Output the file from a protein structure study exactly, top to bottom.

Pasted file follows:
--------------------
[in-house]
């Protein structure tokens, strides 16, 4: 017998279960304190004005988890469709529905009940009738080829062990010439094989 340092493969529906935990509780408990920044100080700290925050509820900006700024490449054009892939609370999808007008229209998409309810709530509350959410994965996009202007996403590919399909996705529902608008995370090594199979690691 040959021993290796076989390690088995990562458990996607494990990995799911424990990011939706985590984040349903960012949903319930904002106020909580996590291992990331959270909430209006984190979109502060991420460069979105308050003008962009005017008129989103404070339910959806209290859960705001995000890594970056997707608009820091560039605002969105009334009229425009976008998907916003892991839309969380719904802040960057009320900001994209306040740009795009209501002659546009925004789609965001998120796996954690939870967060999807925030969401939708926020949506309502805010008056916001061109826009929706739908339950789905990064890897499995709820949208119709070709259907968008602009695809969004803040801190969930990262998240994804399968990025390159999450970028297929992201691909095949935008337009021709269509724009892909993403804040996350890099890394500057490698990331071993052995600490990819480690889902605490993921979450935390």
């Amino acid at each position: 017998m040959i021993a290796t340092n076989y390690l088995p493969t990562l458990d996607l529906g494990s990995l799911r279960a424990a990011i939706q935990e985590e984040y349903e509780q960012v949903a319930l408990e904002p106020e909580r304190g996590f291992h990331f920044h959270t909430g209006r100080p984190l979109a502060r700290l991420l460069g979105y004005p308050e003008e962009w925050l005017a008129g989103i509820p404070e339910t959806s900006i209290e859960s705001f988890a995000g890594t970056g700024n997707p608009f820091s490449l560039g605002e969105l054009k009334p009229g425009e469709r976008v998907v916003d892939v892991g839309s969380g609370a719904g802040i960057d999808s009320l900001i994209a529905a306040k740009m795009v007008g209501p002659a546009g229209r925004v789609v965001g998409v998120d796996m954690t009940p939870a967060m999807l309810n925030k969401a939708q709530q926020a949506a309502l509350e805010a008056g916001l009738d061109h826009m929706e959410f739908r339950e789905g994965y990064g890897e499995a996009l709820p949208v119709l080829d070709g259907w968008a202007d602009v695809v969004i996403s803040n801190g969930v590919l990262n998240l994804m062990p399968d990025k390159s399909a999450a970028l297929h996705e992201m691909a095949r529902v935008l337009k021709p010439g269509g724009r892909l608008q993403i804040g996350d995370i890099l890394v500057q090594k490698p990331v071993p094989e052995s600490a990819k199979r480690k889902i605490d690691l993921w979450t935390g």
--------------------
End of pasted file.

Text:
[in-house]
């Protein structure tokens, strides 16, 4: 017998279960304190004005988890469709529905009940009738080829062990010439094989 340092493969529906935990509780408990920044100080700290925050509820900006700024490449054009892939609370999808007008229209998409309810709530509350959410994965996009202007996403590919399909996705529902608008995370090594199979690691 040959021993290796076989390690088995990562458990996607494990990995799911424990990011939706985590984040349903960012949903319930904002106020909580996590291992990331959270909430209006984190979109502060991420460069979105308050003008962009005017008129989103404070339910959806209290859960705001995000890594970056997707608009820091560039605002969105009334009229425009976008998907916003892991839309969380719904802040960057009320900001994209306040740009795009209501002659546009925004789609965001998120796996954690939870967060999807925030969401939708926020949506309502805010008056916001061109826009929706739908339950789905990064890897499995709820949208119709070709259907968008602009695809969004803040801190969930990262998240994804399968990025390159999450970028297929992201691909095949935008337009021709269509724009892909993403804040996350890099890394500057490698990331071993052995600490990819480690889902605490993921979450935390």
């Amino acid at each position: 017998m040959i021993a290796t340092n076989y390690l088995p493969t990562l458990d996607l529906g494990s990995l799911r279960a424990a990011i939706q935990e985590e984040y349903e509780q960012v949903a319930l408990e904002p106020e909580r304190g996590f291992h990331f920044h959270t909430g209006r100080p984190l979109a502060r700290l991420l460069g979105y004005p308050e003008e962009w925050l005017a008129g989103i509820p404070e339910t959806s900006i209290e859960s705001f988890a995000g890594t970056g700024n997707p608009f820091s490449l560039g605002e969105l054009k009334p009229g425009e469709r976008v998907v916003d892939v892991g839309s969380g609370a719904g802040i960057d999808s009320l900001i994209a529905a306040k740009m795009v007008g209501p002659a546009g229209r925004v789609v965001g998409v998120d796996m954690t009940p939870a967060m999807l309810n925030k969401a939708q709530q926020a949506a309502l509350e805010a008056g916001l009738d061109h826009m929706e959410f739908r339950e789905g994965y990064g890897e499995a996009l709820p949208v119709l080829d070709g259907w968008a202007d602009v695809v969004i996403s803040n801190g969930v590919l990262n998240l994804m062990p399968d990025k390159s399909a999450a970028l297929h996705e992201m691909a095949r529902v935008l337009k021709p010439g269509g724009r892909l608008q993403i804040g996350d995370i890099l890394v500057q090594k490698p990331v071993p094989e052995s600490a990819k199979r480690k889902i605490d690691l993921w979450t935390g």